In light of the recent news that Oxford is striving to become the UK’s first emission free city, we at Safetrac decided to take a look at the stats behind low and zero emissions zones and take a look at how they’re effecting the environment and companies with fleets.
Zero Emissions and Disease
Oxford is a city struggling against heavy pollution. Oxford city centre currently has levels of nitrogen dioxide in its air in levels beyond the legal limit. This nitrogen dioxide contributes to diseases such as cancer, asthma, stroke and heart disease. Overall, this poor air quality is contributing to around 40,000 deaths per year.
While the initiative will be phased in circa 2020, Oxford’s zero emissions policy would cut the nitrogen dioxide levels in the air to half of their current level by 2035.
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Zero Emissions around the world
While Oxford is the first city in the UK to put forward this goal, it’s not the first city in the world to announce a similar pledge. Stockholm in Sweden put forward a pledge last year to reach net-zero emissions by 2045. Meanwhile, cities across the world have implemented low/zero emissions zones. These include:
- Belgium: Antwerp, Brussels, Ghent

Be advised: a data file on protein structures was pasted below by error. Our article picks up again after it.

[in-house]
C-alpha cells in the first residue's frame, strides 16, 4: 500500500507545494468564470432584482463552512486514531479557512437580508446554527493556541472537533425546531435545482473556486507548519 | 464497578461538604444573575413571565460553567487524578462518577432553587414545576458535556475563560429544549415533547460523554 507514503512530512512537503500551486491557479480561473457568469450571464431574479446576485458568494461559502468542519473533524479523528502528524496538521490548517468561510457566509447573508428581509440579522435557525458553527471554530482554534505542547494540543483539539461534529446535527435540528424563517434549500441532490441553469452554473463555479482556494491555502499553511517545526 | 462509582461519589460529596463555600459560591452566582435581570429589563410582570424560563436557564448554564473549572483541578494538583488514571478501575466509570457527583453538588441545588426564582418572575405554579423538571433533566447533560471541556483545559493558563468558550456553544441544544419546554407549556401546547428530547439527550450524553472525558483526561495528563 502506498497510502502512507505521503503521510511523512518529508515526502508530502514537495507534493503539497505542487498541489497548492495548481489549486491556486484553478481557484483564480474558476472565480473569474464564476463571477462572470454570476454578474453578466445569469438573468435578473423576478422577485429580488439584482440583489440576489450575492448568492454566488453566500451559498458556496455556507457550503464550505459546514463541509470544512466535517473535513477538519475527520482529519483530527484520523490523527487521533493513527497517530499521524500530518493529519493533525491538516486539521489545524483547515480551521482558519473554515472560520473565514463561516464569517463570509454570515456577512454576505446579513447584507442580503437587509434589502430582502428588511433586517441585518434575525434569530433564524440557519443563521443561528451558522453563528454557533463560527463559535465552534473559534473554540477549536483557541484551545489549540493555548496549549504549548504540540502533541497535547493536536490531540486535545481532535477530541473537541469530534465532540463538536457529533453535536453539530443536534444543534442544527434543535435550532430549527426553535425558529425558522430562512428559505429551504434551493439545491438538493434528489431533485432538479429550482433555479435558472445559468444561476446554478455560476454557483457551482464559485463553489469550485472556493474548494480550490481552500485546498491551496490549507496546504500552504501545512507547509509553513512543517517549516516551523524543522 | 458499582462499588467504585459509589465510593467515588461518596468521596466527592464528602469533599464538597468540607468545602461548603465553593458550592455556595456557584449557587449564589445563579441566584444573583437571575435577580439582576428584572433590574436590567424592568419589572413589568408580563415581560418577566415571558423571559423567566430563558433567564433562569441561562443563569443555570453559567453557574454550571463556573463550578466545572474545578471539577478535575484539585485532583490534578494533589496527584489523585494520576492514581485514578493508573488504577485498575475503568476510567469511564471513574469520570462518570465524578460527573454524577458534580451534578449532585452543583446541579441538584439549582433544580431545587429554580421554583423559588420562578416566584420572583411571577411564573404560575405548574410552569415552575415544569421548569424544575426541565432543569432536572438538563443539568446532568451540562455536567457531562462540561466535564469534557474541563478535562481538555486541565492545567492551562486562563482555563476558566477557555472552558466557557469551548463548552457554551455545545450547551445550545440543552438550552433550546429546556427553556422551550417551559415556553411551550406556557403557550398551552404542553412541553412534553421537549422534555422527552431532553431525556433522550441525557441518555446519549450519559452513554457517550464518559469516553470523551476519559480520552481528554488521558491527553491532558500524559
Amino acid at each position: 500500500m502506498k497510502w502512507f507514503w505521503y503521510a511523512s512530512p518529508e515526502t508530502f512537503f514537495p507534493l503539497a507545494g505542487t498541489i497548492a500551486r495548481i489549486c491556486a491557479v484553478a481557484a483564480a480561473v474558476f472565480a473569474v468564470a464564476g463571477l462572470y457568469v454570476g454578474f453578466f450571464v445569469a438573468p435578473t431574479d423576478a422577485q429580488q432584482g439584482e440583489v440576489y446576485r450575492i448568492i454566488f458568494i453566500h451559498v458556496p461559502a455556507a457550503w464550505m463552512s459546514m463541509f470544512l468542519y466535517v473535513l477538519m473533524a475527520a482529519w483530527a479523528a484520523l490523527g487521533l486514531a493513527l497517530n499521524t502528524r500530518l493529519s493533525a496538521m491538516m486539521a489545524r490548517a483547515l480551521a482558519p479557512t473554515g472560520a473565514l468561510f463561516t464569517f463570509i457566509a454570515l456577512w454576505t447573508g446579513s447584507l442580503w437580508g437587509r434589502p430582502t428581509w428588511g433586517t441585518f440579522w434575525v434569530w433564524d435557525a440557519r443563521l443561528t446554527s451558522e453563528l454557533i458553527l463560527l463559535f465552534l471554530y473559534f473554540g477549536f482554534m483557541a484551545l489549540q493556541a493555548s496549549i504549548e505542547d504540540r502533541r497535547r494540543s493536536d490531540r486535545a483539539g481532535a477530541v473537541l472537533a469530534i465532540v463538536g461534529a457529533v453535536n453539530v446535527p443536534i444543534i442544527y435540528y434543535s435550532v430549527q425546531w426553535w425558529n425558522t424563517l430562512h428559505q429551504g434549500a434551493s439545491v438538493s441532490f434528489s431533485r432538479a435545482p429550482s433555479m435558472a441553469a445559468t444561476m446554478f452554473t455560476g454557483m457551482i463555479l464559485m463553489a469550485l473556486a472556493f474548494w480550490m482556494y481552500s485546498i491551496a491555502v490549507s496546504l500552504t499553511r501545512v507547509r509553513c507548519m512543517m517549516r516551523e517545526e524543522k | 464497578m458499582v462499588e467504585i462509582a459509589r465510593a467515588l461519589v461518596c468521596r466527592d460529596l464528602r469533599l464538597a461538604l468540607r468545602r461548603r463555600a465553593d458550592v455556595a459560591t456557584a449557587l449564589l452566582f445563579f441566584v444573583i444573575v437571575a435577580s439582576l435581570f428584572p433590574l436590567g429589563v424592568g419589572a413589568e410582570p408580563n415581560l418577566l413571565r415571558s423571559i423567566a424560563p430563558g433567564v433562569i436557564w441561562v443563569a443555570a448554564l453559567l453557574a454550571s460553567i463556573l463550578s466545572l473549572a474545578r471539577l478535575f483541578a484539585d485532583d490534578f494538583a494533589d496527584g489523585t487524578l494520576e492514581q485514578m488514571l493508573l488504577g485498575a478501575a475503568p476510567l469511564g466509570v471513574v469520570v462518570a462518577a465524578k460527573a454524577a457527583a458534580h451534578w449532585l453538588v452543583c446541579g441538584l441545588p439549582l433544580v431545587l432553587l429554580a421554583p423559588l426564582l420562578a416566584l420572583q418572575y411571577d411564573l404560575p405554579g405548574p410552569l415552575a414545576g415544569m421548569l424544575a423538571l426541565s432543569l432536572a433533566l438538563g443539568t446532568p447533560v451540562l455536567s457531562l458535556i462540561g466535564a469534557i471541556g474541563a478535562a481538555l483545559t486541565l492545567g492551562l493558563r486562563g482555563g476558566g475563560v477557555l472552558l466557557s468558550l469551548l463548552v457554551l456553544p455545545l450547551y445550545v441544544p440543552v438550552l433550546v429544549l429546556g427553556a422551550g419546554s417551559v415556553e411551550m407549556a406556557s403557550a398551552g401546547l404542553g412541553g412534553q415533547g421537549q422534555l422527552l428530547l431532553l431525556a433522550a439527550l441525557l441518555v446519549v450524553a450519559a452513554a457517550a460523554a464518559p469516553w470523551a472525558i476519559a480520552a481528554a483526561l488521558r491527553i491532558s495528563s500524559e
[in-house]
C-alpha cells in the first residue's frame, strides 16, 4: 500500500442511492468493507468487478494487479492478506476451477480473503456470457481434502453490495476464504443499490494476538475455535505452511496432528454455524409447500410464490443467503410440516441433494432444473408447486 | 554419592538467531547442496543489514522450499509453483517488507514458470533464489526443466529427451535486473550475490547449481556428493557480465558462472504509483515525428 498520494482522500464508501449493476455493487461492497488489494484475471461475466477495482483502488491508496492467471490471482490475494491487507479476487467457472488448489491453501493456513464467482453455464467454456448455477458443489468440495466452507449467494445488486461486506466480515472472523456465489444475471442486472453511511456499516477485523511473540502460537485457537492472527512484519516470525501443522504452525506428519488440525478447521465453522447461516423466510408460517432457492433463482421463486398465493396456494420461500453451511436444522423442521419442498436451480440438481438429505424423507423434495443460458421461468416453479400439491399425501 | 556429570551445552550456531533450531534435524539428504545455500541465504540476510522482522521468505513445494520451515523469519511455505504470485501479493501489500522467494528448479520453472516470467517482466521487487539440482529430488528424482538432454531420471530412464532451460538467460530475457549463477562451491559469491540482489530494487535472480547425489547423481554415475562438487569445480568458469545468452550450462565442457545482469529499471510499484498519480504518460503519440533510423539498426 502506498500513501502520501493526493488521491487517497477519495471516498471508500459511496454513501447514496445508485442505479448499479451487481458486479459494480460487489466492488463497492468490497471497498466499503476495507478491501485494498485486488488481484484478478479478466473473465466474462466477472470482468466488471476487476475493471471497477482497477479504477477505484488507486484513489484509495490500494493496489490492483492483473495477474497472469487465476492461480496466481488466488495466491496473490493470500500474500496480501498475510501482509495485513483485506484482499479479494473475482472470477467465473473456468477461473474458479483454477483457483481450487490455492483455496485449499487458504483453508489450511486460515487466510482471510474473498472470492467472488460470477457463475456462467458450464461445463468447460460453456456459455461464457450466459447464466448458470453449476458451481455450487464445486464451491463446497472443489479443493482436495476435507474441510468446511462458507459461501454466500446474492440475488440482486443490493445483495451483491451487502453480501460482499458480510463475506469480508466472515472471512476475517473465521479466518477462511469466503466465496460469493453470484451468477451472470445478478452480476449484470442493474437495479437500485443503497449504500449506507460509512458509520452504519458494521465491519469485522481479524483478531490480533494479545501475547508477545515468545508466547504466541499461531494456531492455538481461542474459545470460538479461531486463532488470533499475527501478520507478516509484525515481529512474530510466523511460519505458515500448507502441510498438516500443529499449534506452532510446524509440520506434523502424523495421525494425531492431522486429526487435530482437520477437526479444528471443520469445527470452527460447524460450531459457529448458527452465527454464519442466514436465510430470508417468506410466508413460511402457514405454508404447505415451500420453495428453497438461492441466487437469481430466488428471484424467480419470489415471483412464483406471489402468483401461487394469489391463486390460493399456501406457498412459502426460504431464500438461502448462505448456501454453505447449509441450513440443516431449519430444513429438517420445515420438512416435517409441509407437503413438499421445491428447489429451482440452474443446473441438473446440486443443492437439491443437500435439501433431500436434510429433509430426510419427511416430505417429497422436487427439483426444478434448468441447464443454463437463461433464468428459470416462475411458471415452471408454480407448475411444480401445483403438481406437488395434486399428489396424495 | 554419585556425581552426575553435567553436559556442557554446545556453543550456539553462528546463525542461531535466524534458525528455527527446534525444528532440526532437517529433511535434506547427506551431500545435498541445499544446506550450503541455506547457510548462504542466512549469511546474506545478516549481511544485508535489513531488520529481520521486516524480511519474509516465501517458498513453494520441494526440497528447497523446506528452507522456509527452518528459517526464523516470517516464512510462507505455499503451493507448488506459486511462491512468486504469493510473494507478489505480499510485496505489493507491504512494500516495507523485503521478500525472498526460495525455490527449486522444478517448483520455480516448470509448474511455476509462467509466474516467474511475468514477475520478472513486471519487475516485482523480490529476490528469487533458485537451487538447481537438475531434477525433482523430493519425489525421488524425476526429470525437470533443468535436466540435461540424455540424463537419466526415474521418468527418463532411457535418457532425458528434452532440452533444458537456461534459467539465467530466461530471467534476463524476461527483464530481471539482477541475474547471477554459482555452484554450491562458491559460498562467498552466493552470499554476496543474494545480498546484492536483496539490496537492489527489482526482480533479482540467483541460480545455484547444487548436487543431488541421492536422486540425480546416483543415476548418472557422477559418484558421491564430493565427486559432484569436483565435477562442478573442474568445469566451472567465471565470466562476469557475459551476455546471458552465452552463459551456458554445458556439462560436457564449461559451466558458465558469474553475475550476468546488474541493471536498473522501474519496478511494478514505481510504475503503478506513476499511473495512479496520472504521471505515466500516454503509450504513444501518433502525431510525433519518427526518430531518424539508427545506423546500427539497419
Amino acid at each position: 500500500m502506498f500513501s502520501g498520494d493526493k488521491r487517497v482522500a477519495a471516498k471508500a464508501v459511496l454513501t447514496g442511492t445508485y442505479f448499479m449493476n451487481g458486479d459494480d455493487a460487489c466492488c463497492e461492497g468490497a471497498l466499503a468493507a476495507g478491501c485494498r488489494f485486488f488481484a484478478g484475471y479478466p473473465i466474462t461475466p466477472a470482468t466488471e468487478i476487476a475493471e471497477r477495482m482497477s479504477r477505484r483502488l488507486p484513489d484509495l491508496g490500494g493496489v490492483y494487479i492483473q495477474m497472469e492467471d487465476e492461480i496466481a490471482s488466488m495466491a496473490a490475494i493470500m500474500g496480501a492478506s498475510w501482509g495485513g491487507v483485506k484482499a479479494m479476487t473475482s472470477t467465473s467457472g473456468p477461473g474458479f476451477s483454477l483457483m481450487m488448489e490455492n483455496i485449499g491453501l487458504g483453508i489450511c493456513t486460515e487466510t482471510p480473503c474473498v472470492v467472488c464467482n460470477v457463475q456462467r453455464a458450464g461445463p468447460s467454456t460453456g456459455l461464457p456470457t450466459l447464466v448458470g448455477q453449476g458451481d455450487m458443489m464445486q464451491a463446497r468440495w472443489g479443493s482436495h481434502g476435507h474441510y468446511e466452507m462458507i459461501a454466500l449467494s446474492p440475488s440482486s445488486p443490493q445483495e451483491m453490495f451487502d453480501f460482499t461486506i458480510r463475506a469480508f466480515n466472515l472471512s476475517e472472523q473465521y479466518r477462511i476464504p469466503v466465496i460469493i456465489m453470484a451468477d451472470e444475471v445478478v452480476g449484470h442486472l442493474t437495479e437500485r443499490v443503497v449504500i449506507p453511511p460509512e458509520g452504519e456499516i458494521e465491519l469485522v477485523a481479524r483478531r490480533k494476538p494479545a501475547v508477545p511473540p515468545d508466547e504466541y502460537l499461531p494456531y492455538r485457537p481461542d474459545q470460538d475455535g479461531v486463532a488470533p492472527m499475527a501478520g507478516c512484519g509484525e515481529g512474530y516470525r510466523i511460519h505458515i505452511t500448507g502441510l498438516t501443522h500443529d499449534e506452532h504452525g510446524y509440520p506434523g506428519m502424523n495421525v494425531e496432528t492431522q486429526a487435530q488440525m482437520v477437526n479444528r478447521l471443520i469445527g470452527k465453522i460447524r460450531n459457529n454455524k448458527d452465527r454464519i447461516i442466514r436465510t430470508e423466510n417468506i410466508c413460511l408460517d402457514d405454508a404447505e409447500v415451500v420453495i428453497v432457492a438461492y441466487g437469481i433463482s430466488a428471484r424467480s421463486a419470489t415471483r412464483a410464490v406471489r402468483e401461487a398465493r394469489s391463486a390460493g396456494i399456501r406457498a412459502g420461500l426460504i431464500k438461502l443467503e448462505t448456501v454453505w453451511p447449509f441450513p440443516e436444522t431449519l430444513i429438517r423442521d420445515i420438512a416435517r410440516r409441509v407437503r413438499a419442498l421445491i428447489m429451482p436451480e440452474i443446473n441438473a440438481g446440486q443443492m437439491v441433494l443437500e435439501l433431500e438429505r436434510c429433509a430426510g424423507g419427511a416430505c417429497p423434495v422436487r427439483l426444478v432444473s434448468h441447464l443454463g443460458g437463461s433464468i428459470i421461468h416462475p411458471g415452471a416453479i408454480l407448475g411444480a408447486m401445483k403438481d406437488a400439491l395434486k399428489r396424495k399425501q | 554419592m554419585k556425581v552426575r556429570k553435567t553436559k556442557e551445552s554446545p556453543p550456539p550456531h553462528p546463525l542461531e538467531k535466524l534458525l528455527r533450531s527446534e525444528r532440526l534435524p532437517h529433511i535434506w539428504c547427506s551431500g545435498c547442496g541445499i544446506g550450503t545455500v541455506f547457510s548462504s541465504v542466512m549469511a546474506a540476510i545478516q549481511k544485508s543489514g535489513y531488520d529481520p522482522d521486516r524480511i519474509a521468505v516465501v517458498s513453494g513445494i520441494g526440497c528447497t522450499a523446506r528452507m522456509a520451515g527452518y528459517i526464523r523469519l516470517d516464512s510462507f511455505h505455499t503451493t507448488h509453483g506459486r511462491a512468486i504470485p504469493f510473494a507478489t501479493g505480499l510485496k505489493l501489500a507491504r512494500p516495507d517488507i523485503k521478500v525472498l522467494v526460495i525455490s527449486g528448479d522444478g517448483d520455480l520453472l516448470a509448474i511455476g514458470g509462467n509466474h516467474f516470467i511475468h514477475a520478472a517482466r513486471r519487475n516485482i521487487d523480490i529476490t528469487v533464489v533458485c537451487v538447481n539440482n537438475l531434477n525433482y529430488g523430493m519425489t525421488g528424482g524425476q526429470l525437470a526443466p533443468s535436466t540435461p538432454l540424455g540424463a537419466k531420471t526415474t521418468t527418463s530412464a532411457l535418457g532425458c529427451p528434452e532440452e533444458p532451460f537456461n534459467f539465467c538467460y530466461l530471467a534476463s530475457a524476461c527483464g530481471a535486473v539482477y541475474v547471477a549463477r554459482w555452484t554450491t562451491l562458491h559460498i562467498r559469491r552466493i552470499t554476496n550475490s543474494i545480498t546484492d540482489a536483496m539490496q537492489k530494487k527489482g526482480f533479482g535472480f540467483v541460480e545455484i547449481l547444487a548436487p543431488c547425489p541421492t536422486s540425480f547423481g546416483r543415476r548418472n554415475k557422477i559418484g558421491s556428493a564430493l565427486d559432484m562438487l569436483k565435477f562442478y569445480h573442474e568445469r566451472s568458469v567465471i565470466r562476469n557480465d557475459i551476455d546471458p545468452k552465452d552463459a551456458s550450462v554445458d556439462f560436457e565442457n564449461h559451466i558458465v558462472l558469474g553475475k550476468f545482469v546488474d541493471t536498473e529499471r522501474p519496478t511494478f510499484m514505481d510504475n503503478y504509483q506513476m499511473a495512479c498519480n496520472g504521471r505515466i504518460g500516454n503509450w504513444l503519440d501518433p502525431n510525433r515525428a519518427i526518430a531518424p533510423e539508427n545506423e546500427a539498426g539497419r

- Germany: Berlin, Cologne, Hanover, Mannheim, Stuttgart
- Sweden: Stockholm, Gothenburg, Lund, Malmo – many more.
- Hong Kong
The European Commission has been looking at cost-efficient ways to ensure that the EU is practicing overall climate friendliness and is consuming less energy.
The EU’s carbon roadmap gives guidelines that:
- By 2050 the EU should cut greenhouse gas emissions to 80% below 1990 levels.
- Milestones to achieve this are 40% emissions cuts by 2030 and 60% by 2040
- All sectors need to contribute
- The low carbon transition is feasible and affordable.
In addition to this, London has famously had a low-emissions zone in place since 2008, with restrictions growing increasingly tighter over time in order to reach certain milestones. London suffered from an increase in air pollution levels in January 2017, and as such the Mayor of London has imposed a £10 toxicity charge to be added on top of the congestion charge. There are currently plans being suggested that London could become an ultra low emissions zone, starting in 2020.
What will zero emissions areas mean for fleet owners?
While cities are putting forward their milestones and roadmaps for low and zero carbon emissions initiatives, perhaps the time has come for companies to do the same. Much like the switch from regular emissions to zero emissions, it won’t and can’t happen overnight. With many vehicle manufacturers starting to make sustainable vehicles, over the course of the 2000s we will likely see a slow but meaningful transition to trucks and cars that produce less emissions and are better for the environment.
In the meantime, investing in a tracking system that allows you to keep stock of your emissions and your fuel consumption could allow your company to make some changes necessary to start doing your part for the environment. At SafeTrac, we’re an authorised reseller of Geotab hardware. Geotab provides statistics that let you take charge of your emissions. For more information, get in touch today!